See what I mean? I realized at that moment that my role at TRF* isn’t to control HIM. That’s not possible. RoboFrog is our creative-techno-geek-free-spirit. HE’s curious about everything. I think HIS favorite question is, “What happens when we do this?” No, my role is that of writer, communicator, chronicler. And you know what? I’m okay with that.

It isn’t easy, though. HE rarely tells me what HE’s doing or where HE’s heading. And forget about notes. HE’s in the zone; doing his thing. HE seldom writes anything down. That’s why I have to watch HIM like a hawk. Otherwise, HE’s six steps into something and I don’t know how HE got there. Let’s get back to Chatterbox.

Last time, I introduced Chatterbox. I’m not going into another long tale about yet another Linux distribution. He loaded Linux Mint 12 KDE onto Chatterbox without any problems. It’s beautiful. We’ve never used KDE at The Robotic Frog, but wow! There’s a lot to like with it. Sadly, the software installer wouldn’t run. It starts to come up and then disappears. As I said in a previous post, that’s a deal-breaker for us. If the software installer doesn’t work, we immediately dump the distro. HE reloaded Ubuntu 11.10 and I can only hope that, at least on Chatterbox, HE’ll leave it alone for awhile.

We said in a previous post that we like Linux Mint a lot at RFCC*. Our opinion has changed concerning Linux Mint. We’ve had problems with Linux Mint Debian, Linux Mint Xfce, and now Linux Mint KDE. In fairness to Linux Mint, there are many people happily using it. We haven’t tried their main Ubuntu-based distribution recently. It may be perfectly fine. Our concern is that with that much going wrong at Linux Mint, we’re no longer comfortable recommending it.

On the other hand, we’ve had an almost flawless performance by Ubuntu 11.10. This would be the distribution we would recommend for anyone new to Linux.

Next time: creating photos for our blog.

Making backup painless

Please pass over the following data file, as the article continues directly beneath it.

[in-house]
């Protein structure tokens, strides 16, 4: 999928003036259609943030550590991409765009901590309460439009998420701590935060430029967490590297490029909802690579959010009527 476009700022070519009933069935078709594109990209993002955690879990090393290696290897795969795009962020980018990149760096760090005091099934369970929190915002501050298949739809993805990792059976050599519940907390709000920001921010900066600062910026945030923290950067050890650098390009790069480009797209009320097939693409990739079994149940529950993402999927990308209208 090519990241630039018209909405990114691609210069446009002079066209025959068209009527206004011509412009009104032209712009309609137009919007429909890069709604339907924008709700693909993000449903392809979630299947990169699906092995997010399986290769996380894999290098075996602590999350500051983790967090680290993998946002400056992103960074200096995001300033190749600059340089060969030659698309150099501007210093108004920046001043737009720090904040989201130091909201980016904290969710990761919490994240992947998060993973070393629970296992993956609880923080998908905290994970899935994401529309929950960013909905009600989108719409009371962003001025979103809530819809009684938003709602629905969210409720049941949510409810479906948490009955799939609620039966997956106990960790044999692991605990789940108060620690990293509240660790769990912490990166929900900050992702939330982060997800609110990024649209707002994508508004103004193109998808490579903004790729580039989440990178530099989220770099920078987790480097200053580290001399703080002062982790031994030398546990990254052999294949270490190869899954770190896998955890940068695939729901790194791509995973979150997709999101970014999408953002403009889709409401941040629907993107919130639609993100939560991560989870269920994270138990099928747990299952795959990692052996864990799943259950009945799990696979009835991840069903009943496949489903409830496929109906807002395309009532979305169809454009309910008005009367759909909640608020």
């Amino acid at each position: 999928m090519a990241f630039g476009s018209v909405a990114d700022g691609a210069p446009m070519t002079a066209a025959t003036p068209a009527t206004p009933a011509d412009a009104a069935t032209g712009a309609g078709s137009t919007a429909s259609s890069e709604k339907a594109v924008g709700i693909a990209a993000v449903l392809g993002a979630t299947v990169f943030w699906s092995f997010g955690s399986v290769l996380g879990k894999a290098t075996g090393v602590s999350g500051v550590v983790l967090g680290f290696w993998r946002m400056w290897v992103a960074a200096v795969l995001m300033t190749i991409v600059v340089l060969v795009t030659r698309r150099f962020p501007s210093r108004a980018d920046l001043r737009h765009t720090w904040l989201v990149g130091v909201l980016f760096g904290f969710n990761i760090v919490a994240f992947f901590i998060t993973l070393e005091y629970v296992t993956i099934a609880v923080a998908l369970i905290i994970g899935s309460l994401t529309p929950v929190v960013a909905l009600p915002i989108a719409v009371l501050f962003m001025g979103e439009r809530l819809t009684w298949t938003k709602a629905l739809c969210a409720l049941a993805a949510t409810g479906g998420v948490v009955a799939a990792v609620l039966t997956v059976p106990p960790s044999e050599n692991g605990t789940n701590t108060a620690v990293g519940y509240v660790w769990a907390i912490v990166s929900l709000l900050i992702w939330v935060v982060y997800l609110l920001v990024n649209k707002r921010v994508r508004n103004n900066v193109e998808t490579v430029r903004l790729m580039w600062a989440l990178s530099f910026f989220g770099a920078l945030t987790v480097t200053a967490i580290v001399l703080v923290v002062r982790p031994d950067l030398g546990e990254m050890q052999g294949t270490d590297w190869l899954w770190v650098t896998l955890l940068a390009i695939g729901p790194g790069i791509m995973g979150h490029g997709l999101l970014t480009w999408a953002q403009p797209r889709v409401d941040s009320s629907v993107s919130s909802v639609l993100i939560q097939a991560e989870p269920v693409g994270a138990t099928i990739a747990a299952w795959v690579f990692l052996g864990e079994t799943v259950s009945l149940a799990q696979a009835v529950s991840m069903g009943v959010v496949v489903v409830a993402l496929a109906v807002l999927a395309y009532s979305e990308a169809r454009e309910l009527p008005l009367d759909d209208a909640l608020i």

* If you don’t know who or what this is, check the Glossary page.

*** WARNING: This is post pretty geeky. ***

Last time, we talked about how important backup is at The Robotic Frog. Let me show you how we made it painless.

First, let me describe the new computer setup here at RFCC*. We added a machine…Chatterbox*…that is our new file server. We’ll say more about Chatterbox next time, but for now, understand that it’s the machine that we have our backup hard drives connected to. Untouchable*, Whitestar*, and Defiant* talk to Chatterbox to back up their files. Untouchable and Whitestar are desk machines that sit side-by-side in RoboFrog’s office. They are situated so that HE* can turn ninty degrees without moving HIS* desk chair and use either one. Defiant is a laptop that sees service everywhere on the LilyPad. Check out the Glossary page if you’re interested in more detail about the machines.

Yesterday, we showed you our backup script. The script is named rbak. It is stored in the directory /home/bvines/Myfiles and must be executable. It’s also backed up in /home/bvines/Myfiles/Restore. Untouchable, Whitestar, and Defiant get shut down at the end of each day. Before they go down, we want everything that was created that day to be backed up. These machines run Arch Linux. Arch has a file /etc/rc.local.shutdown. If we place the command /home/bvines/Myfiles/rbak in this file then rbak runs each time the machine is shut down.


If you’re running Ubuntu: 1) copy rbak to /etc/init.d 2) make a symbolic link to rbak in /etc/rc6.d. The name of the symbolic link is important.